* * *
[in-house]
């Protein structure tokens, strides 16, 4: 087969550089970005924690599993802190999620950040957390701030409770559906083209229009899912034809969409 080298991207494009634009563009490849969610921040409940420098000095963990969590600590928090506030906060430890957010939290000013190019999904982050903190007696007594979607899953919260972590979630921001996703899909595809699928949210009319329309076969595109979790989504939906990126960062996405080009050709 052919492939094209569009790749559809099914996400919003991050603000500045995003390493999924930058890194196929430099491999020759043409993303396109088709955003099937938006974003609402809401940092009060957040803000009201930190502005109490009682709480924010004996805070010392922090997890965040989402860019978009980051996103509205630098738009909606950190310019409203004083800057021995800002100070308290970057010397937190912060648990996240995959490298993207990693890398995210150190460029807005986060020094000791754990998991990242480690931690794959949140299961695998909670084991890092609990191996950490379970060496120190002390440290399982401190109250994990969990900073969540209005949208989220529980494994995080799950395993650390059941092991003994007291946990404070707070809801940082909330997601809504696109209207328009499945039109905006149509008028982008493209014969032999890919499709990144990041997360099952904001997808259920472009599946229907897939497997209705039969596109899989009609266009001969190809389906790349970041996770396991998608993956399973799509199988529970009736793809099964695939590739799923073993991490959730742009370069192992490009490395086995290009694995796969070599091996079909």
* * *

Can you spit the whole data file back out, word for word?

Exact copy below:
[in-house]
């Protein structure tokens, strides 16, 4: 087969550089970005924690599993802190999620950040957390701030409770559906083209229009899912034809969409 080298991207494009634009563009490849969610921040409940420098000095963990969590600590928090506030906060430890957010939290000013190019999904982050903190007696007594979607899953919260972590979630921001996703899909595809699928949210009319329309076969595109979790989504939906990126960062996405080009050709 052919492939094209569009790749559809099914996400919003991050603000500045995003390493999924930058890194196929430099491999020759043409993303396109088709955003099937938006974003609402809401940092009060957040803000009201930190502005109490009682709480924010004996805070010392922090997890965040989402860019978009980051996103509205630098738009909606950190310019409203004083800057021995800002100070308290970057010397937190912060648990996240995959490298993207990693890398995210150190460029807005986060020094000791754990998991990242480690931690794959949140299961695998909670084991890092609990191996950490379970060496120190002390440290399982401190109250994990969990900073969540209005949208989220529980494994995080799950395993650390059941092991003994007291946990404070707070809801940082909330997601809504696109209207328009499945039109905006149509008028982008493209014969032999890919499709990144990041997360099952904001997808259920472009599946229907897939497997209705039969596109899989009609266009001969190809389906790349970041996770396991998608993956399973799509199988529970009736793809099964695939590739799923073993991490959730742009370069192992490009490395086995290009694995796969070599091996079909």